Concerning CP3 stars, the situation is even more problematic because of the extremely limited number. For the two closest stars ($\la$50 pc) zero reddening was assumed, for the others the values by Lanz (1984) and Cidale et al. (2007) were adopted. One strongly deviating object (HD 358) can be found in Fig. 8, the others are placed around the normal star relation, but we conclude that the available data has to be increased significantly, which also holds for the magnetic CP types, especially for the hotter representatives.

\par\includegraphics[width=8cm,clip]{0325fig8.eps}\end{figure} Figure 8: Bolometric corrections for CP stars together with our fit (solid black line) and the relations for normal stars by Balona (1994) and Flower (1996). For better presentation, the comparison of our fit to Lipski & Stepien (2008) and Landstreet et al. (2007) is shifted by -0.6 mag. Whenever available, the error of BC according to error propagation using the standard deviation of the averaged integrated fluxes and 0.02 mag in reddening is given. Additionally the standard deviation of the averaged temperatures is shown.
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6 Conclusions

The literature was consulted to compile a sample of 176 chemically peculiar stars with temperature determinations other than from photometric results, in order to calibrate photometrically determined temperatures. The obtained corrections and relations listed in Table 2 are therefore based on a much larger sample than in previous studies. A clear CP classification is necessary in order to use the proper correction and to obtain the best possible result. Except the (B-V)0 relation for hot CP2 stars (see Table 2), all presented corrections within the respective CP subgroups are able to determine the effective temperature at about the same accuracy level. However, to avoid erroneous results due to incorrect photometry in a single system, a mean value of all available individual results should be always used.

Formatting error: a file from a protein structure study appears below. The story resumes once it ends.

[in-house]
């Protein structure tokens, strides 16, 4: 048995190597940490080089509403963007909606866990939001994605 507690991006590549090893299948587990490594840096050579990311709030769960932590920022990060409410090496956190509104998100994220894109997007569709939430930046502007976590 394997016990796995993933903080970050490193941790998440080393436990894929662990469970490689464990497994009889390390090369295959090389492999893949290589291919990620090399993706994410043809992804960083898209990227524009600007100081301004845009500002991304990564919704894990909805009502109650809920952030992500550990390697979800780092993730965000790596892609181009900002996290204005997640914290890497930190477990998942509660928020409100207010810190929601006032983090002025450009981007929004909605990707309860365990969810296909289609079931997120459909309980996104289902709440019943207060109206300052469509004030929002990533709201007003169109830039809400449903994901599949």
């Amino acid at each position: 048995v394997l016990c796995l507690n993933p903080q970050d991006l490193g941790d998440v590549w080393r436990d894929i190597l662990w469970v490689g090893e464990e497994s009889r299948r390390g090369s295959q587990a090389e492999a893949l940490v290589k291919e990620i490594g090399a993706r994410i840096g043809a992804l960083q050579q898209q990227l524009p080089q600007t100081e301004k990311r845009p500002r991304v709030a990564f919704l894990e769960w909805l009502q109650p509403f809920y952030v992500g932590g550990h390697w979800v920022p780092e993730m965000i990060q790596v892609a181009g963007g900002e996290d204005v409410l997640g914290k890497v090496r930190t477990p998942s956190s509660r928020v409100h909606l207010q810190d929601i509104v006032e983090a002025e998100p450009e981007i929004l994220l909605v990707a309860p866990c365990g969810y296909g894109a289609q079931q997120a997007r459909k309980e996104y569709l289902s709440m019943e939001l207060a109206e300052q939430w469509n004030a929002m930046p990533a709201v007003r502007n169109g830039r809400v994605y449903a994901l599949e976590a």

A comparison to former results showed that He-weak and He-rich objects especially have been overestimated until now, influencing all previous studies (e.g. Landstreet et al. 2007). The new lower temperatures and bolometric corrections will place their hotter (CP4) objects at somewhat older ages, on the border of the adopted errors. These authors also discussed the problems of photometric temperatures (see Sect. 3.2.2 in the reference) referring to the work by Khan & Shulyak (2006) who conclude that photometric temperature calibrations for normal stars are not far from the true values of CP stars. However, the present study confirms that compared to normal stars, sometimes considerable corrections are necessary (except cool Am and CP2 stars), although we cannot exclude effects influencing all compiled temperatures determined via different methods. For example, the effect of strong magnetic fields has to be examined on a much larger sample. On the other hand, the presented results for HD 137509 together with the work by Shulyak et al. (2008) would seem to suggest that photometric temperatures are not significantly affected.